“The Easter week is a special time for all of us – a time when we normally gather with family and friends, when we help our neighbors, when we go off on the land or go to our cabins,” notes President Lampe. “As we prepare for Easter, I encourage all residents of Nunatsiavut to find alternate and creative ways to celebrate, gather and worship. Right now there are no known cases of COVID-19 in our communities, but that should not be a reason to be complacent. Things are changing very quickly, and we all must assume the virus is already in our communities. We all have to do our part to protect ourselves, our families and each other.”

The President is asking that there be no travel to and between any Labrador Inuit community during the Easter break unless it is vitally essential. As well, those going off on the land or to their cabins should only do so with people whom they live with, he says, and there should be no social gatherings or events whatsoever.

“We are asking all families and friends to celebrate Easter with the loved ones they live with all the time and to avoid travelling to see other family members or friends or gathering in large groups. We cannot afford to take any risks.”

Media Contact:

Bert Pomeroy

Director of Communications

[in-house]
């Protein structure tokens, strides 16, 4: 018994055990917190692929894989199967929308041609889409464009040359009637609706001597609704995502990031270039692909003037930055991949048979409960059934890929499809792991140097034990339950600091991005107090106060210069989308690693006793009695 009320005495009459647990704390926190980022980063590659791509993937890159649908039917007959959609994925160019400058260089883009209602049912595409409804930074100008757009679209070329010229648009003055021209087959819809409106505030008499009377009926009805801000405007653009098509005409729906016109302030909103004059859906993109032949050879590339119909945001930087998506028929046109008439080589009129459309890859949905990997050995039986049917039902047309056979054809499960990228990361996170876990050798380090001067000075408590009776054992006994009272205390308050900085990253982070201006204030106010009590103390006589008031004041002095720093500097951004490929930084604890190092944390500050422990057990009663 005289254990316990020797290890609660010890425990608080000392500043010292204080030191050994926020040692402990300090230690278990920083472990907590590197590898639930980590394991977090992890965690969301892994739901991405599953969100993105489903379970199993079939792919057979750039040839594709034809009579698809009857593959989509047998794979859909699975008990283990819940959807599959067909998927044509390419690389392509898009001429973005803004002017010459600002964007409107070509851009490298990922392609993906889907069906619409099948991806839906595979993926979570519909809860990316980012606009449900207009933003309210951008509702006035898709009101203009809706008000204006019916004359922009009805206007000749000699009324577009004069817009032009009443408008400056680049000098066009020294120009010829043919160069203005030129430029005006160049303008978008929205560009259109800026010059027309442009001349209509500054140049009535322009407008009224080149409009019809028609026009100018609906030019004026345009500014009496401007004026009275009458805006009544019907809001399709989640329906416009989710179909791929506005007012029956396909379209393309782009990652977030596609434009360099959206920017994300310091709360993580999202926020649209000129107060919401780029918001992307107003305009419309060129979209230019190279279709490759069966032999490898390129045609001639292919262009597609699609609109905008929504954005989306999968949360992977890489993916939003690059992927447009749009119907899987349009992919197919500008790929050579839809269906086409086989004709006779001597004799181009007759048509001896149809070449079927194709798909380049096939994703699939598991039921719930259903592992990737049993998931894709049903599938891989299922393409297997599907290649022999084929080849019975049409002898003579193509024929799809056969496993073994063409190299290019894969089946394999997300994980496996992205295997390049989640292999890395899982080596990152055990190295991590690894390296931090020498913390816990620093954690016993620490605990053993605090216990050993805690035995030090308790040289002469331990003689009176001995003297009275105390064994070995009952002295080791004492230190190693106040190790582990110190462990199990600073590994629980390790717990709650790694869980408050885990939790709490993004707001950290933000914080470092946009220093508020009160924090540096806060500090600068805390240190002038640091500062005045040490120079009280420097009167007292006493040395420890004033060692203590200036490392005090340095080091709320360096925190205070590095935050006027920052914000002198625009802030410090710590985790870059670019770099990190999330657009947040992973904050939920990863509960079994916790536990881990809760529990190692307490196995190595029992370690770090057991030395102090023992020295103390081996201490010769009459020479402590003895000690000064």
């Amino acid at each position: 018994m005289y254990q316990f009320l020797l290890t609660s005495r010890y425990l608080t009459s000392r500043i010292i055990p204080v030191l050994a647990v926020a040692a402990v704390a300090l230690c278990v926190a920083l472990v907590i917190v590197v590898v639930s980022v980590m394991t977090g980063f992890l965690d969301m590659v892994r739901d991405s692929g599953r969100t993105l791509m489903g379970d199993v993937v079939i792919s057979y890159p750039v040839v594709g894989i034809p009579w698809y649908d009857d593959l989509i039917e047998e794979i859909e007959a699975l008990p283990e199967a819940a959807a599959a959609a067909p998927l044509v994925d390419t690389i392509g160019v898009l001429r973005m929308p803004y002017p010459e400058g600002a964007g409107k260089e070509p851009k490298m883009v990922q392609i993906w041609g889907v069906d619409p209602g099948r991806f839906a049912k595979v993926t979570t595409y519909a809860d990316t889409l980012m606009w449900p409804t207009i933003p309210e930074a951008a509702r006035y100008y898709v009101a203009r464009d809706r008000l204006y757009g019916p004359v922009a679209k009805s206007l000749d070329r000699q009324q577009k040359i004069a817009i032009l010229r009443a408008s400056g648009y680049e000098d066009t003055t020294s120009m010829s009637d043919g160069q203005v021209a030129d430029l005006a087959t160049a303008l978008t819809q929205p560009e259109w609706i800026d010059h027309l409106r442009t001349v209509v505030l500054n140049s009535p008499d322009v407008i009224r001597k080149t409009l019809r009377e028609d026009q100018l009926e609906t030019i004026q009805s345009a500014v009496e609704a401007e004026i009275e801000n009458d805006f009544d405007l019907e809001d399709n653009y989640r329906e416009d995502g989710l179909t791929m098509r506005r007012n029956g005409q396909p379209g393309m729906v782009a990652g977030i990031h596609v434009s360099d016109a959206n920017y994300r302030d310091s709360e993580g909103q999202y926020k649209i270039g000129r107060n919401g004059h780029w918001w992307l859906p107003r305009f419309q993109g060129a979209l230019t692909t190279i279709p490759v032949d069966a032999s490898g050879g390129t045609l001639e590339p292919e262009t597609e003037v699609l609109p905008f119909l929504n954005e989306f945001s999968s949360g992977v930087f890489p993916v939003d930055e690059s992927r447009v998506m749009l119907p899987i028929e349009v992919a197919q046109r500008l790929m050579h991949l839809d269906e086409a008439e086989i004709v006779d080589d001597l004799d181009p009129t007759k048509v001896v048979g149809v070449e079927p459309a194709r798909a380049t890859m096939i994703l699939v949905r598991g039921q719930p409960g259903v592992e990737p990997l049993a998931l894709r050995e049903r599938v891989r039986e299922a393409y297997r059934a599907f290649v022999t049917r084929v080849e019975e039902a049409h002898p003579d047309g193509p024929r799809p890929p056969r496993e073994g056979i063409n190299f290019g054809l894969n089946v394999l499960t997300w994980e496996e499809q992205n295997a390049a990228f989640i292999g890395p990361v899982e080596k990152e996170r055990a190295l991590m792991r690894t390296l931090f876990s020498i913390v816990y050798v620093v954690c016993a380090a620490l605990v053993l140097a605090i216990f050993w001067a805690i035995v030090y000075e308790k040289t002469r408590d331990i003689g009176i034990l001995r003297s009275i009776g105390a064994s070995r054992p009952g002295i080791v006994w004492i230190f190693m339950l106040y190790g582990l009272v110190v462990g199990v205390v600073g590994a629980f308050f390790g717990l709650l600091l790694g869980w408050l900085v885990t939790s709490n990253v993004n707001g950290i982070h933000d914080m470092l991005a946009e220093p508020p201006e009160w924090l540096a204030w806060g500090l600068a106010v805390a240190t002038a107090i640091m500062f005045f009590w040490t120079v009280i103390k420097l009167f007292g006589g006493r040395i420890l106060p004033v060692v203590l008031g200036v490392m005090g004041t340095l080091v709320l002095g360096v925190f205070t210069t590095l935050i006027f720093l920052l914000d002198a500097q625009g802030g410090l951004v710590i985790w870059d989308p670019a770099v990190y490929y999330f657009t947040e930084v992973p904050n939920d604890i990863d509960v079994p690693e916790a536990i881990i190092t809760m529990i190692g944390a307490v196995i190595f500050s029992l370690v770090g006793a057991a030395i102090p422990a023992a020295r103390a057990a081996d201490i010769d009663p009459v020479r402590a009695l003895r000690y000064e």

(709) 896-8582


Celebrating the life of Saint John elder Sheila Croteau, who died in weekend house fire – CBC

A Sixties Scoop survivor, Croteau was a passionate advocate for Indigenous culture

Apr 06, 2020

The life of Sheila Croteau, who died in a house fire early Sunday morning, will be celebrated by all who knew and loved her in Saint John when COVID-19 restrictions are lifted and large gatherings are allowed.

“I think it will be like a state funeral,” said Jennifer Mitton.

A close friend to the family, Mitton has temporarily taken charge of Croteau’s personal Facebook page to manage the many messages, questions and condolences being posted there.

“So many people will want to pay their respects. I’ve received about 300 messages already,” she said.

Mitton’s four-year-old son, who is Miꞌkmaq through his father, had Croteau as a godmother and Mitton grieves for the future mentorship that her son has lost.